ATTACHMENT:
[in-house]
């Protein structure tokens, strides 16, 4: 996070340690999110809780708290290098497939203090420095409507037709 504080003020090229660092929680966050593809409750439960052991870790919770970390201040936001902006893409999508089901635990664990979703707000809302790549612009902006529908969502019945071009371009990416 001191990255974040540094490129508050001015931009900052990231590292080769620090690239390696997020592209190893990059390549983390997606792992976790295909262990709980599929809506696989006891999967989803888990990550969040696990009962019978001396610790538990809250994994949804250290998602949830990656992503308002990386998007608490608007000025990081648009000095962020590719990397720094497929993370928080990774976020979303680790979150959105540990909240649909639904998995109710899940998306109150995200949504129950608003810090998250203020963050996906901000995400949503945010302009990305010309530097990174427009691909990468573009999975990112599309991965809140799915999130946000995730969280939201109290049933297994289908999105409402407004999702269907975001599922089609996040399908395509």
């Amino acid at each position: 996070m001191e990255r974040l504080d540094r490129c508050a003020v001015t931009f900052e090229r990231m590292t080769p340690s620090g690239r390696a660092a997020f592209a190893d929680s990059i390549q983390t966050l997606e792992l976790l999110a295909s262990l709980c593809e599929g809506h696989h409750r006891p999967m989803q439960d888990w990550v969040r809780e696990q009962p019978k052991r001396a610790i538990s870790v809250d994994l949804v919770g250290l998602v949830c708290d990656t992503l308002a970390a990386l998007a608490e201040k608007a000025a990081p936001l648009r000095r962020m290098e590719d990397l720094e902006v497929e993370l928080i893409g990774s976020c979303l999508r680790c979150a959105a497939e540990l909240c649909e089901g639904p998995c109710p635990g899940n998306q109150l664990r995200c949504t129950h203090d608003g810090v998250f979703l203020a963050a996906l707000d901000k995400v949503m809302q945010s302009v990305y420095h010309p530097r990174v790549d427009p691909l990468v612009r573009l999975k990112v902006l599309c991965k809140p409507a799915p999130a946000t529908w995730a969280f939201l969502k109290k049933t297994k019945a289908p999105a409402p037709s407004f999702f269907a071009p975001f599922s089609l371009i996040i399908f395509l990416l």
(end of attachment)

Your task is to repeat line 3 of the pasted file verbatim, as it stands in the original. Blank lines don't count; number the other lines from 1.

């Amino acid at each position: 996070m001191e990255r974040l504080d540094r490129c508050a003020v001015t931009f900052e090229r990231m590292t080769p340690s620090g690239r390696a660092a997020f592209a190893d929680s990059i390549q983390t966050l997606e792992l976790l999110a295909s262990l709980c593809e599929g809506h696989h409750r006891p999967m989803q439960d888990w990550v969040r809780e696990q009962p019978k052991r001396a610790i538990s870790v809250d994994l949804v919770g250290l998602v949830c708290d990656t992503l308002a970390a990386l998007a608490e201040k608007a000025a990081p936001l648009r000095r962020m290098e590719d990397l720094e902006v497929e993370l928080i893409g990774s976020c979303l999508r680790c979150a959105a497939e540990l909240c649909e089901g639904p998995c109710p635990g899940n998306q109150l664990r995200c949504t129950h203090d608003g810090v998250f979703l203020a963050a996906l707000d901000k995400v949503m809302q945010s302009v990305y420095h010309p530097r990174v790549d427009p691909l990468v612009r573009l999975k990112v902006l599309c991965k809140p409507a799915p999130a946000t529908w995730a969280f939201l969502k109290k049933t297994k019945a289908p999105a409402p037709s407004f999702f269907a071009p975001f599922s089609l371009i996040i399908f395509l990416l």